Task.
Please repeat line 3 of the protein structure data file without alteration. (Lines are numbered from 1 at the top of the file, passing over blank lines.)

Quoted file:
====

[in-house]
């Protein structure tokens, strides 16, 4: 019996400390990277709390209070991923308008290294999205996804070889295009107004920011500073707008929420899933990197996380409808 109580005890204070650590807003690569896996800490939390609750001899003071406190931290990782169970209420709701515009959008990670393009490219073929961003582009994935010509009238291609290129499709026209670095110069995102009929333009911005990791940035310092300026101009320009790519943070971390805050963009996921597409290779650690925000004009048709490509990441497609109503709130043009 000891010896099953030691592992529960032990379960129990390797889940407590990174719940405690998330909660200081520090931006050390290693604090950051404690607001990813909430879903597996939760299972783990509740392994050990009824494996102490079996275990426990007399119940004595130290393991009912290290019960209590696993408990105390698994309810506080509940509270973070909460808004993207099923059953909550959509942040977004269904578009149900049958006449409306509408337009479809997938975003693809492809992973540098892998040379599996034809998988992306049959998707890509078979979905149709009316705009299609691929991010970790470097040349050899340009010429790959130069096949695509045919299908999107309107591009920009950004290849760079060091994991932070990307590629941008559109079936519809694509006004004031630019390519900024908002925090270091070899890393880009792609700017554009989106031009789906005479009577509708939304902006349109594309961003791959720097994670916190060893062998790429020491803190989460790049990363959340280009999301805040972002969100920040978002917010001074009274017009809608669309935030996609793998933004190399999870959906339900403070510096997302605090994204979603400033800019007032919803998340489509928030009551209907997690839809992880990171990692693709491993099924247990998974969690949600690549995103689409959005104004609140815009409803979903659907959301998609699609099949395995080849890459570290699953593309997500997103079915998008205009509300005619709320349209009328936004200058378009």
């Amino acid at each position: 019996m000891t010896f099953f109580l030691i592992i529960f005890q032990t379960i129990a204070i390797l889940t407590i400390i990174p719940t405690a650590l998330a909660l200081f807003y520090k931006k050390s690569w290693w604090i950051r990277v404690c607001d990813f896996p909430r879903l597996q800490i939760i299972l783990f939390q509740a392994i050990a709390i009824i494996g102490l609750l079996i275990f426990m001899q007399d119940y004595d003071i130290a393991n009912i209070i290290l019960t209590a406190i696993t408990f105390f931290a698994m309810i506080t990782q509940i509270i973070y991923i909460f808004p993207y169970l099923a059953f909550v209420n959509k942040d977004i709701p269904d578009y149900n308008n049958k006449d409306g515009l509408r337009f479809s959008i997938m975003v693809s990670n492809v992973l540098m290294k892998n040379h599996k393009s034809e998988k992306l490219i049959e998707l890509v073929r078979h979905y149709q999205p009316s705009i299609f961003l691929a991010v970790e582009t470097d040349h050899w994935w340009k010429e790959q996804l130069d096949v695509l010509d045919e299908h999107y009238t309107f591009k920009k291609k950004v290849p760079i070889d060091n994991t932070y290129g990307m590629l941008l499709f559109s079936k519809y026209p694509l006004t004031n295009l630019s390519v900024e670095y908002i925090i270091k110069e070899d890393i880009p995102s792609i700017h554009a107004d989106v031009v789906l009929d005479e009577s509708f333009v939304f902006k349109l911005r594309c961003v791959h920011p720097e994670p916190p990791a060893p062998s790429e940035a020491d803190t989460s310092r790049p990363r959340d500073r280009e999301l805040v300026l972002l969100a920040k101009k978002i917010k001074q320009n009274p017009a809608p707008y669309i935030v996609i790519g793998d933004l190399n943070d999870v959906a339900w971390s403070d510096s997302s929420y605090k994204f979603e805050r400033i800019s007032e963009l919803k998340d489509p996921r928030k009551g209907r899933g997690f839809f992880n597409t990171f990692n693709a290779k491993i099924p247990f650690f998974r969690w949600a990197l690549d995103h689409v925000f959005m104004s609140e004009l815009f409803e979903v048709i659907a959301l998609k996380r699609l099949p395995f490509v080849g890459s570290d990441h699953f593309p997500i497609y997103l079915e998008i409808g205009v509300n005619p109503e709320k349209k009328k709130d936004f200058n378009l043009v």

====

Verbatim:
């Amino acid at each position: 019996m000891t010896f099953f109580l030691i592992i529960f005890q032990t379960i129990a204070i390797l889940t407590i400390i990174p719940t405690a650590l998330a909660l200081f807003y520090k931006k050390s690569w290693w604090i950051r990277v404690c607001d990813f896996p909430r879903l597996q800490i939760i299972l783990f939390q509740a392994i050990a709390i009824i494996g102490l609750l079996i275990f426990m001899q007399d119940y004595d003071i130290a393991n009912i209070i290290l019960t209590a406190i696993t408990f105390f931290a698994m309810i506080t990782q509940i509270i973070y991923i909460f808004p993207y169970l099923a059953f909550v209420n959509k942040d977004i709701p269904d578009y149900n308008n049958k006449d409306g515009l509408r337009f479809s959008i997938m975003v693809s990670n492809v992973l540098m290294k892998n040379h599996k393009s034809e998988k992306l490219i049959e998707l890509v073929r078979h979905y149709q999205p009316s705009i299609f961003l691929a991010v970790e582009t470097d040349h050899w994935w340009k010429e790959q996804l130069d096949v695509l010509d045919e299908h999107y009238t309107f591009k920009k291609k950004v290849p760079i070889d060091n994991t932070y290129g990307m590629l941008l499709f559109s079936k519809y026209p694509l006004t004031n295009l630019s390519v900024e670095y908002i925090i270091k110069e070899d890393i880009p995102s792609i700017h554009a107004d989106v031009v789906l009929d005479e009577s509708f333009v939304f902006k349109l911005r594309c961003v791959h920011p720097e994670p916190p990791a060893p062998s790429e940035a020491d803190t989460s310092r790049p990363r959340d500073r280009e999301l805040v300026l972002l969100a920040k101009k978002i917010k001074q320009n009274p017009a809608p707008y669309i935030v996609i790519g793998d933004l190399n943070d999870v959906a339900w971390s403070d510096s997302s929420y605090k994204f979603e805050r400033i800019s007032e963009l919803k998340d489509p996921r928030k009551g209907r899933g997690f839809f992880n597409t990171f990692n693709a290779k491993i099924p247990f650690f998974r969690w949600a990197l690549d995103h689409v925000f959005m104004s609140e004009l815009f409803e979903v048709i659907a959301l998609k996380r699609l099949p395995f490509v080849g890459s570290d990441h699953f593309p997500i497609y997103l079915e998008i409808g205009v509300n005619p109503e709320k349209k009328k709130d936004f200058n378009l043009v």